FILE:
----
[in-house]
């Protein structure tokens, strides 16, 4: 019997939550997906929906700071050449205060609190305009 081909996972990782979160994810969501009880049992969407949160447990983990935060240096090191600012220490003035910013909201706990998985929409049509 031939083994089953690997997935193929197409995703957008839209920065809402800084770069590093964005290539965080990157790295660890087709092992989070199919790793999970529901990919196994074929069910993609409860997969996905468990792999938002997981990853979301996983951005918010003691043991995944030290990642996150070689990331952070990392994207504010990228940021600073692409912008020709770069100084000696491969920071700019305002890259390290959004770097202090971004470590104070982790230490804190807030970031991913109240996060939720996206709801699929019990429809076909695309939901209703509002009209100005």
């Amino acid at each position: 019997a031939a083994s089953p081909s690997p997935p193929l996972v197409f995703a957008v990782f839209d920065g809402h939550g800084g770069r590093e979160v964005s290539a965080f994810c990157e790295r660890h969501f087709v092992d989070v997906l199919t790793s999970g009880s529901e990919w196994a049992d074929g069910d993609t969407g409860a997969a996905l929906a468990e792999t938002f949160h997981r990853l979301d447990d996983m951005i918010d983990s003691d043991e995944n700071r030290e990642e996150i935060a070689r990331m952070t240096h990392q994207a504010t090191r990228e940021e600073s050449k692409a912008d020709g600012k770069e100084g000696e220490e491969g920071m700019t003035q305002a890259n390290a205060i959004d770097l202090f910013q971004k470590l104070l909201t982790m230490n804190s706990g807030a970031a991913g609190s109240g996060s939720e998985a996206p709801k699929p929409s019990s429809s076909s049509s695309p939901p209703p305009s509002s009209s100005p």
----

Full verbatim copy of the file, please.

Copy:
[in-house]
């Protein structure tokens, strides 16, 4: 019997939550997906929906700071050449205060609190305009 081909996972990782979160994810969501009880049992969407949160447990983990935060240096090191600012220490003035910013909201706990998985929409049509 031939083994089953690997997935193929197409995703957008839209920065809402800084770069590093964005290539965080990157790295660890087709092992989070199919790793999970529901990919196994074929069910993609409860997969996905468990792999938002997981990853979301996983951005918010003691043991995944030290990642996150070689990331952070990392994207504010990228940021600073692409912008020709770069100084000696491969920071700019305002890259390290959004770097202090971004470590104070982790230490804190807030970031991913109240996060939720996206709801699929019990429809076909695309939901209703509002009209100005």
């Amino acid at each position: 019997a031939a083994s089953p081909s690997p997935p193929l996972v197409f995703a957008v990782f839209d920065g809402h939550g800084g770069r590093e979160v964005s290539a965080f994810c990157e790295r660890h969501f087709v092992d989070v997906l199919t790793s999970g009880s529901e990919w196994a049992d074929g069910d993609t969407g409860a997969a996905l929906a468990e792999t938002f949160h997981r990853l979301d447990d996983m951005i918010d983990s003691d043991e995944n700071r030290e990642e996150i935060a070689r990331m952070t240096h990392q994207a504010t090191r990228e940021e600073s050449k692409a912008d020709g600012k770069e100084g000696e220490e491969g920071m700019t003035q305002a890259n390290a205060i959004d770097l202090f910013q971004k470590l104070l909201t982790m230490n804190s706990g807030a970031a991913g609190s109240g996060s939720e998985a996206p709801k699929p929409s019990s429809s076909s049509s695309p939901p209703p305009s509002s009209s100005p």